This course of proceeding, at least as far as regards bills or resolves appropriating and directing the payment of money from the Treasury, was not established without early and thorough discussion of the question whether such bills or resolves were money bills within the meaning of the Constitution.
On June 5, 1783, a resolve, "granting £ 3 18s. 6d. to Samuel Hinckley in full for conveying letters from the Sheriff of Hampshire to the General Court," was passed by the Senate, and sent down for concurrence. The House non-concurred, and referred the account of Mr. Hinckley to a committee, and afterwards originated and sent up a like resolve. On June 13, according to an entry in the Senate Journal, "The question being put, whether it be the opinion of the Senate that a bill or resolve for granting money out of the public Treasury may originate in the Senate, -- that clause in the Constitution, 'All money bills shall originate in the House of Representatives,' notwithstanding, -- it passed in the affirmative, seventeen out of twenty." On June 20, both Houses appointed committees of conference upon the subject of the resolve, the chairman of the committee on the part of the House being Theodore Sedgwick, afterwards Speaker of the national House of Representatives, and a Justice of the Supreme Judicial Court of the Commonwealth. On July 4 this committee reported to the Senate as follows: "Considering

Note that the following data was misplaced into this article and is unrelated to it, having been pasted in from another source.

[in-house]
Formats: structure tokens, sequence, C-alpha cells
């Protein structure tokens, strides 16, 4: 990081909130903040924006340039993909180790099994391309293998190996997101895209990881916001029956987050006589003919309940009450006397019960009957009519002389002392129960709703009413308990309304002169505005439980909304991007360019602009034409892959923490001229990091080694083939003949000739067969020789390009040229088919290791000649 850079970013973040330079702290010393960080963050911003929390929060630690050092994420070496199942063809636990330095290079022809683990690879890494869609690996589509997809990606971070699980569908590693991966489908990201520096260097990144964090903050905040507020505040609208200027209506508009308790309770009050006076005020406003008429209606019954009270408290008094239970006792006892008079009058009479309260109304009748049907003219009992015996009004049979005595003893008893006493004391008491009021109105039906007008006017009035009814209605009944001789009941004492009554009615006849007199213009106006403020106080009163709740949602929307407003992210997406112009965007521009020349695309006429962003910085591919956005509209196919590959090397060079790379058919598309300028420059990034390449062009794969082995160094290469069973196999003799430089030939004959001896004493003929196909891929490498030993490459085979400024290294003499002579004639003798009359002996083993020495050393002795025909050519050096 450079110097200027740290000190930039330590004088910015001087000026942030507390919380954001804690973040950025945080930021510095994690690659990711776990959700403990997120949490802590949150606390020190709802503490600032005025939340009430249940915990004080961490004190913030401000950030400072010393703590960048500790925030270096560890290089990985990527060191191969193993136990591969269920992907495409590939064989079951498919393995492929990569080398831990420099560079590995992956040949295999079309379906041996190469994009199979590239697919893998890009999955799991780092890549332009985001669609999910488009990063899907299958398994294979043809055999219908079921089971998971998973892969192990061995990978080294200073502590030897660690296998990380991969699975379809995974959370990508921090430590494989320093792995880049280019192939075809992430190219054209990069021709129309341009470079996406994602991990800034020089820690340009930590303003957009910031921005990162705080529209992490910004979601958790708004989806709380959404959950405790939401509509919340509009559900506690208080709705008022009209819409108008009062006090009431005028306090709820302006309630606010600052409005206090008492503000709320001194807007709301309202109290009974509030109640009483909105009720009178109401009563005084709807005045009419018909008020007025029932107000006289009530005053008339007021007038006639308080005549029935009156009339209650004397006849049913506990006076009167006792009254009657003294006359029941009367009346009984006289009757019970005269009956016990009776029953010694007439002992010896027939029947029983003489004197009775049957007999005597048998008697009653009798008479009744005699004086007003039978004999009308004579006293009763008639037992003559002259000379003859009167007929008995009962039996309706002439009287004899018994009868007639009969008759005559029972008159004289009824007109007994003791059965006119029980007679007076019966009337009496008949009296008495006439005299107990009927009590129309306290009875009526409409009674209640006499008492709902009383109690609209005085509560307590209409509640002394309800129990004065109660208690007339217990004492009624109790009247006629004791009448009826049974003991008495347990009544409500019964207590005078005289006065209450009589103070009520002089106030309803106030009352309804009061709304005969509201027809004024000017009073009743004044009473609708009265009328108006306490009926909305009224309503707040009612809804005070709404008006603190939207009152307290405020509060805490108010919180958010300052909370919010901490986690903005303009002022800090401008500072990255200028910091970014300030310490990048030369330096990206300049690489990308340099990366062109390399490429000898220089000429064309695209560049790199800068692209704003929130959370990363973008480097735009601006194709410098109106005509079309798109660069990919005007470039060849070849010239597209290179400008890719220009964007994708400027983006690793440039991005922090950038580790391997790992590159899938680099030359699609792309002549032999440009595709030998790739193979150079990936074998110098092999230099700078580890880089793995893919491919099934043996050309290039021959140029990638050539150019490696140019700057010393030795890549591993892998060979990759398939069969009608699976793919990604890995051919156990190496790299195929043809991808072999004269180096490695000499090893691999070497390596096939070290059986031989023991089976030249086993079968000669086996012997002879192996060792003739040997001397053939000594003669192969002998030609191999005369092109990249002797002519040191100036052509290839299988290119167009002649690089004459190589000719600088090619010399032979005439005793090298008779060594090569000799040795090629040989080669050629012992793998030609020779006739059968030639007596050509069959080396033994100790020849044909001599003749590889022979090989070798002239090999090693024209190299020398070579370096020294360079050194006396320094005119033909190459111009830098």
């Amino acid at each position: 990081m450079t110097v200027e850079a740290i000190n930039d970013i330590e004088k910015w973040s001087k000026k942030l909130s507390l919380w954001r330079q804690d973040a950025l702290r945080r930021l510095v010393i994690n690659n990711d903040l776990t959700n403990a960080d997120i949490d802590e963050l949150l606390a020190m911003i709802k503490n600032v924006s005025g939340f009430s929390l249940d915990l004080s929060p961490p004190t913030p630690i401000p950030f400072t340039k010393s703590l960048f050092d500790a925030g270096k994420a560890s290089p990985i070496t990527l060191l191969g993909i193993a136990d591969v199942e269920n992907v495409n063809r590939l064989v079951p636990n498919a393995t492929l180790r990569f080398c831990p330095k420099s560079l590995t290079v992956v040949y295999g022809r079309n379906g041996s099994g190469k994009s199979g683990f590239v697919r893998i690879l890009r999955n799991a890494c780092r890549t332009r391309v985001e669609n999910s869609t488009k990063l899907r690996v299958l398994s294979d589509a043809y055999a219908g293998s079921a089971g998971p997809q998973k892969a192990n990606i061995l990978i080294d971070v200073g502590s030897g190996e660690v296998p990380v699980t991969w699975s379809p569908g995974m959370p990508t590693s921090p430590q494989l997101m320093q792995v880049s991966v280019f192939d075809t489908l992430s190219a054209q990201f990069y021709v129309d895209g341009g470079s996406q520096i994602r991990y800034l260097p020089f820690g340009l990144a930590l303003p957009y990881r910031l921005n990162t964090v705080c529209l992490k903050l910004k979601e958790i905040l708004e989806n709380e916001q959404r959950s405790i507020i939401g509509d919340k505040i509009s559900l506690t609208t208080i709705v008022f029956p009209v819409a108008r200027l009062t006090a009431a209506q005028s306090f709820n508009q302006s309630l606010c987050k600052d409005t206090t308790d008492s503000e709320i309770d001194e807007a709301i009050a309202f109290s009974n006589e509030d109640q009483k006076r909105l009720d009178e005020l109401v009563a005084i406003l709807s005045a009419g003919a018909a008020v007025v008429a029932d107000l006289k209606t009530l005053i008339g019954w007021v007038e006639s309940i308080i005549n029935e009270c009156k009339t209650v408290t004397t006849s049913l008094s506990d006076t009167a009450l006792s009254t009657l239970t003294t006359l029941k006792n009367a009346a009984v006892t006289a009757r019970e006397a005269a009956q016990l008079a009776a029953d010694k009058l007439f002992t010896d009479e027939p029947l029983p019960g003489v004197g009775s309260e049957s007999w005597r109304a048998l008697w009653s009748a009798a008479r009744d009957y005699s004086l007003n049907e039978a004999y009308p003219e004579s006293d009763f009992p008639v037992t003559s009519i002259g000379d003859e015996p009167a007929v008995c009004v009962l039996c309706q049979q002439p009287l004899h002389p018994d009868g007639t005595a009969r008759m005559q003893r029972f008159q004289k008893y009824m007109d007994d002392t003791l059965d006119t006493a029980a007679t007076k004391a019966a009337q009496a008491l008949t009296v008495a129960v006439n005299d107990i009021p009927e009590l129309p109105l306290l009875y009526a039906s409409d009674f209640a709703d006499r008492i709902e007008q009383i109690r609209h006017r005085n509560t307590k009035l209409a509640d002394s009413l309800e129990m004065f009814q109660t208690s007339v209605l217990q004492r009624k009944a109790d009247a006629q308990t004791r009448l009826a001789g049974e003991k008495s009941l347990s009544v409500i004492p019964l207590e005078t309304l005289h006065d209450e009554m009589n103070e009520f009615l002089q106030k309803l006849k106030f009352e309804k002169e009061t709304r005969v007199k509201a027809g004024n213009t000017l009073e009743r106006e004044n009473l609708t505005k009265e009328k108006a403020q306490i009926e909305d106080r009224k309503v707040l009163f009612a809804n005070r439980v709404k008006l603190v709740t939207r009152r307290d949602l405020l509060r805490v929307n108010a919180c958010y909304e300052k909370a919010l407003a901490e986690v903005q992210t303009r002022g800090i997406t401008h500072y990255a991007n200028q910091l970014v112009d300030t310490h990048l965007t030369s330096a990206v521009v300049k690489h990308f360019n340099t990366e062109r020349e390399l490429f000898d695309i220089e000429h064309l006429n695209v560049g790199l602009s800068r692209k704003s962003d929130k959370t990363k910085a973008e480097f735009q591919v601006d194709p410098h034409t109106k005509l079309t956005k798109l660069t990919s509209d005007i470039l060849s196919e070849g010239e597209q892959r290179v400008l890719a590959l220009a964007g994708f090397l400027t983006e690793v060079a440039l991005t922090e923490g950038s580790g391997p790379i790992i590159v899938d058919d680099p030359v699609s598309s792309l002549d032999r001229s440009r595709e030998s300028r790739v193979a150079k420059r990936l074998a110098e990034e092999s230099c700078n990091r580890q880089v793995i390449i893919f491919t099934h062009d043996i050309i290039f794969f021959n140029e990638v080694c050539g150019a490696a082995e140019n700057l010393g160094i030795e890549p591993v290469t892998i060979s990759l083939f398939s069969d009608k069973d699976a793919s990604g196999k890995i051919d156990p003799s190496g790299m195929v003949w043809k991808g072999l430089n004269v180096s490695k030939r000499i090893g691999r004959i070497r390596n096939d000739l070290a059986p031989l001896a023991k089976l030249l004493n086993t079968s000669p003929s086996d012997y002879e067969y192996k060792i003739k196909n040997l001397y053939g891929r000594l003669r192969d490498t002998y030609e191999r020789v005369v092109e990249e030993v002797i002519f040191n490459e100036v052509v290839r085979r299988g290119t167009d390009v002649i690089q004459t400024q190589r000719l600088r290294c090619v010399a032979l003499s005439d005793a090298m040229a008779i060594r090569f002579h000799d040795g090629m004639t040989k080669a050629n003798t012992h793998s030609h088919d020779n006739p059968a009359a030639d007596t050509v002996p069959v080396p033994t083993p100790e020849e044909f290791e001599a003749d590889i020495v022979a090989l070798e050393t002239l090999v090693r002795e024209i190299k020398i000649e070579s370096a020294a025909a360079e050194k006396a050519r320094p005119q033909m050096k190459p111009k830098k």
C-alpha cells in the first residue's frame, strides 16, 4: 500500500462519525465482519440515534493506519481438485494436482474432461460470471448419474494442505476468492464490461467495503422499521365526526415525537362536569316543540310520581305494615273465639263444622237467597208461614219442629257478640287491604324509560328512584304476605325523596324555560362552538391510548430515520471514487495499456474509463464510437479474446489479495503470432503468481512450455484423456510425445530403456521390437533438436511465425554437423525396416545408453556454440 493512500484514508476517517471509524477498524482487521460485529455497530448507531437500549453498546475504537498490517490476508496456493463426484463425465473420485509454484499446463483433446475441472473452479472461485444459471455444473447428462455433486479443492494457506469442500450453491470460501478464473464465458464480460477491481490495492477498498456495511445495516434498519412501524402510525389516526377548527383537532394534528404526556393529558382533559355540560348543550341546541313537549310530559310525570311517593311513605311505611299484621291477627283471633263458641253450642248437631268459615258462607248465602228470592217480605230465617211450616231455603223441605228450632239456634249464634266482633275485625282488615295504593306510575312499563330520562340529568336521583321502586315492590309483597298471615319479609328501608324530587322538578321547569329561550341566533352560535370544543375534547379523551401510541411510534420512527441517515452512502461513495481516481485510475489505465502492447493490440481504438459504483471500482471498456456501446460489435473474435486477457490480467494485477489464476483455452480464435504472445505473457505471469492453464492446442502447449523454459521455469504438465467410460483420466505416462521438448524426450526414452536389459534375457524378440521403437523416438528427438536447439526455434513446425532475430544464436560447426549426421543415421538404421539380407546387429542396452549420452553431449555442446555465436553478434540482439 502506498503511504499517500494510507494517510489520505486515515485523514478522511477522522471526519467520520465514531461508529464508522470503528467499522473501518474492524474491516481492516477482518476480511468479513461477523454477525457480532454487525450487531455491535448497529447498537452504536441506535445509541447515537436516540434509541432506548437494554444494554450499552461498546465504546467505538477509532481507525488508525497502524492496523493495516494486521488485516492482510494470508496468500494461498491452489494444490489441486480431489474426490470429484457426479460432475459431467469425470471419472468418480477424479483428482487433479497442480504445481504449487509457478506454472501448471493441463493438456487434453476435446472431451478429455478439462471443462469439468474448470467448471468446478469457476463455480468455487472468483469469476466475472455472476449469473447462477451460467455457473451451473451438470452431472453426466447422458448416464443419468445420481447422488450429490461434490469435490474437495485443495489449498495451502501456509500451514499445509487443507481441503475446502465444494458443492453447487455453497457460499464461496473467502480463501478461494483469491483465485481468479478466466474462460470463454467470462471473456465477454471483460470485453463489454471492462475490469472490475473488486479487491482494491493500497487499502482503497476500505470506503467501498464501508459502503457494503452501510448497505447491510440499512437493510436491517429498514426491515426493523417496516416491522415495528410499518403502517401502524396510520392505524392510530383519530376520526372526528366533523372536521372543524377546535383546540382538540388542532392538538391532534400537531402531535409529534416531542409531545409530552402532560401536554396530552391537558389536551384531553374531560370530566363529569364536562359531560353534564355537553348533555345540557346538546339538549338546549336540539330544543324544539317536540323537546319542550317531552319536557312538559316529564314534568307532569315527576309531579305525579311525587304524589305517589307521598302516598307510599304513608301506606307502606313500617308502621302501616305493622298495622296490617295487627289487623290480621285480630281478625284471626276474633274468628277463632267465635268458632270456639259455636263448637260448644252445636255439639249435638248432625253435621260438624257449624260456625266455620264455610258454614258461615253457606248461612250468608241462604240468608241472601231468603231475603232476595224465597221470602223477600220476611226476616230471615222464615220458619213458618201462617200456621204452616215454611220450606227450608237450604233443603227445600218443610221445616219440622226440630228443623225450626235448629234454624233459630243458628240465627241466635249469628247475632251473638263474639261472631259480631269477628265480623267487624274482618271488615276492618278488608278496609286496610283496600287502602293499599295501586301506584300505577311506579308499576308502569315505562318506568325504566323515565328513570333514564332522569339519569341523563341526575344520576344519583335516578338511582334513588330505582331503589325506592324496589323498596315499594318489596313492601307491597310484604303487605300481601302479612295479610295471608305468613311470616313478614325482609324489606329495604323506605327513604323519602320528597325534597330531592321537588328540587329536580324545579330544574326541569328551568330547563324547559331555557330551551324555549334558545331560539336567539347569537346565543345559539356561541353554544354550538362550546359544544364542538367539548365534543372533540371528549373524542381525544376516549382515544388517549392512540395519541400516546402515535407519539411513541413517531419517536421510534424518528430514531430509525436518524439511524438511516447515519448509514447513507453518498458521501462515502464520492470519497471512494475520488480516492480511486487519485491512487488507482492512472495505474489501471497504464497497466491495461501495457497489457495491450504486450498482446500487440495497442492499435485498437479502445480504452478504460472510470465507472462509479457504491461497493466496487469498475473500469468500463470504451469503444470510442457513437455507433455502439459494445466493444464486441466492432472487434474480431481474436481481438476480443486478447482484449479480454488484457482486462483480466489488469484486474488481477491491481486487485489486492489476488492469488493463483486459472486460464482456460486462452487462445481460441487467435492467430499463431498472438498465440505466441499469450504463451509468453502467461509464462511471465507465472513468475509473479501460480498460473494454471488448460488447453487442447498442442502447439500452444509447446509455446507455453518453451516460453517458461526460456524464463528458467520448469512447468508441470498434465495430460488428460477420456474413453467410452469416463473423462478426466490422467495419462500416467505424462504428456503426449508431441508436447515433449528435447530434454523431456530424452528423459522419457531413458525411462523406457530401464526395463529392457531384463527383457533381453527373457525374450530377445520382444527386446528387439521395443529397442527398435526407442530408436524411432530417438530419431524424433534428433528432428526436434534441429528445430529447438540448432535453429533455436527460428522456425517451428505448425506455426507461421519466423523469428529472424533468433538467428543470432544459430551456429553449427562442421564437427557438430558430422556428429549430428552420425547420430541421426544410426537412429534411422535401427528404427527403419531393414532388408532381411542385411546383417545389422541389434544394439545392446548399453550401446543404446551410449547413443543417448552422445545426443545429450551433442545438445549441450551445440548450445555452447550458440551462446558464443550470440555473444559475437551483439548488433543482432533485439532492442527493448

the multiplicity and importance of the public business now before the General Court, necessary to be immediately attended to, and the near approach of a recess thereof, that, during the remainder of the present session of the General Court, all grants shall originate in the House of Representatives, but that the question of privilege and right shall not be considered as affected by this agreement, but shall be open for future discussion; and that this agreement shall be entered on the journals of both Houses." This report was amended by striking out the words "the House of Representatives," and inserting "either House," and in this form was sent to the House for concurrence. The House refused to concur, and the Legislature adjourned without further action on the subject. On September 24 the same Legislature met again, and on October 9 the House passed a resolve substantially like the original resolve of the Senate, in which the Senate non-concurred. On October 14, as is stated on the House journal, "The House took into consideration the right of the two branches of the Legislature to originate the grant of moneys, and the following was made a question; viz. 'Whether an order for the payment of any moneys for services, as done agreeably to an establishment by the General Court, can constitutionally originate in the Honorable Senate?' Which was voted in the affirmative, ninety-five members present, sixty-two yeas." On October 17, the House sent up a message to the Senate, requesting them to send down the account of Mr. Hinckley and the resolve of the Senate thereon; and, the same having been brought down, "the House reconsidered their respective votes of non-concurrence, and concurred with the original vote of the Senate, granting to the accountant £ 3 18s. 6d." And on the same day the resolve was approved by Governor Hancock. Samuel Adams was then President of the Senate; and he and twelve other senators, including the three members of the Senate committee of conference, had been members of the Convention that framed the Constitution of 1780; and in the House of Representatives, besides Theodore Sedgwick, were James Sullivan, Tristram Dalton, William Phillips, Rufus King, and Nathan Dane. [Note p598-1]